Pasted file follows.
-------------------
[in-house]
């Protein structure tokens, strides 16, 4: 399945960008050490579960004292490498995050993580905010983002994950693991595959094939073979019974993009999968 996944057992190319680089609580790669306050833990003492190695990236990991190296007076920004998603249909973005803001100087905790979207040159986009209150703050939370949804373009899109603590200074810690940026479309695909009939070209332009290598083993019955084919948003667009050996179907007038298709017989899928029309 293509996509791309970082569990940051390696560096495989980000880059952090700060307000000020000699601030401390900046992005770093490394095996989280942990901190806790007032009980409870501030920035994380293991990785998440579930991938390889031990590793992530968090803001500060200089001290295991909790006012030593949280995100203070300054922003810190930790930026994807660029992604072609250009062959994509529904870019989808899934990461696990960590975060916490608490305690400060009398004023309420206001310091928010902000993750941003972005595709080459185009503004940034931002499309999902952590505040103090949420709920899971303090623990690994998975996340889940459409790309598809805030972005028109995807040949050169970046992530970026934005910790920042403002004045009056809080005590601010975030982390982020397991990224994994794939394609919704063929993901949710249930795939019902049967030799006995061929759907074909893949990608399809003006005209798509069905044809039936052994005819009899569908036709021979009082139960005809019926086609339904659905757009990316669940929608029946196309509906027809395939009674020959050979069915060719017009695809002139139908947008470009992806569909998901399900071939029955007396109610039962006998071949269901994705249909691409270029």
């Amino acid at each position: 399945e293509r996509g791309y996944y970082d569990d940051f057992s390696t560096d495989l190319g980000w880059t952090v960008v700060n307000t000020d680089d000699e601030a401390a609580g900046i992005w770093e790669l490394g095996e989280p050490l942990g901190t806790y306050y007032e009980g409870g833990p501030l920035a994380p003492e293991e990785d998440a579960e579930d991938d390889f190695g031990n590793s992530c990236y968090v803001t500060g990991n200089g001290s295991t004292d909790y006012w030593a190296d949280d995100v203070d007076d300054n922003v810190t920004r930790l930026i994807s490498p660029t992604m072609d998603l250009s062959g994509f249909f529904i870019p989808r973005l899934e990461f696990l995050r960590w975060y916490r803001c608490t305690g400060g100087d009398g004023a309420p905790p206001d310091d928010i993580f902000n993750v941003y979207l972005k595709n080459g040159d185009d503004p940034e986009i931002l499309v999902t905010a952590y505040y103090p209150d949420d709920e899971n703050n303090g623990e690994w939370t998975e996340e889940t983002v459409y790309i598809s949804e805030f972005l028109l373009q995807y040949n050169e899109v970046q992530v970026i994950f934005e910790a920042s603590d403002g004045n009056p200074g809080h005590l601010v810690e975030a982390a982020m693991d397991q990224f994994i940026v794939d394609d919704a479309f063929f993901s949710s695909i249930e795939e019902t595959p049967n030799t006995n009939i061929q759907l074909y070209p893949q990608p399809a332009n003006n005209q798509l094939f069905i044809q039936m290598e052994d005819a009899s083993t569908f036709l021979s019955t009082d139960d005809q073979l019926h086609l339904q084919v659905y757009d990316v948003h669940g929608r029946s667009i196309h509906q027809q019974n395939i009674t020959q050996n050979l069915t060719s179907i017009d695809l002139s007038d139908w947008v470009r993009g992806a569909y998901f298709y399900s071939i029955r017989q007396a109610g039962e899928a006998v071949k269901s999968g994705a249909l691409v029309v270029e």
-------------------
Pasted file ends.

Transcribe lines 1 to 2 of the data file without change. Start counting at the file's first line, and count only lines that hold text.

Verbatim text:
[in-house]
């Protein structure tokens, strides 16, 4: 399945960008050490579960004292490498995050993580905010983002994950693991595959094939073979019974993009999968 996944057992190319680089609580790669306050833990003492190695990236990991190296007076920004998603249909973005803001100087905790979207040159986009209150703050939370949804373009899109603590200074810690940026479309695909009939070209332009290598083993019955084919948003667009050996179907007038298709017989899928029309 293509996509791309970082569990940051390696560096495989980000880059952090700060307000000020000699601030401390900046992005770093490394095996989280942990901190806790007032009980409870501030920035994380293991990785998440579930991938390889031990590793992530968090803001500060200089001290295991909790006012030593949280995100203070300054922003810190930790930026994807660029992604072609250009062959994509529904870019989808899934990461696990960590975060916490608490305690400060009398004023309420206001310091928010902000993750941003972005595709080459185009503004940034931002499309999902952590505040103090949420709920899971303090623990690994998975996340889940459409790309598809805030972005028109995807040949050169970046992530970026934005910790920042403002004045009056809080005590601010975030982390982020397991990224994994794939394609919704063929993901949710249930795939019902049967030799006995061929759907074909893949990608399809003006005209798509069905044809039936052994005819009899569908036709021979009082139960005809019926086609339904659905757009990316669940929608029946196309509906027809395939009674020959050979069915060719017009695809002139139908947008470009992806569909998901399900071939029955007396109610039962006998071949269901994705249909691409270029």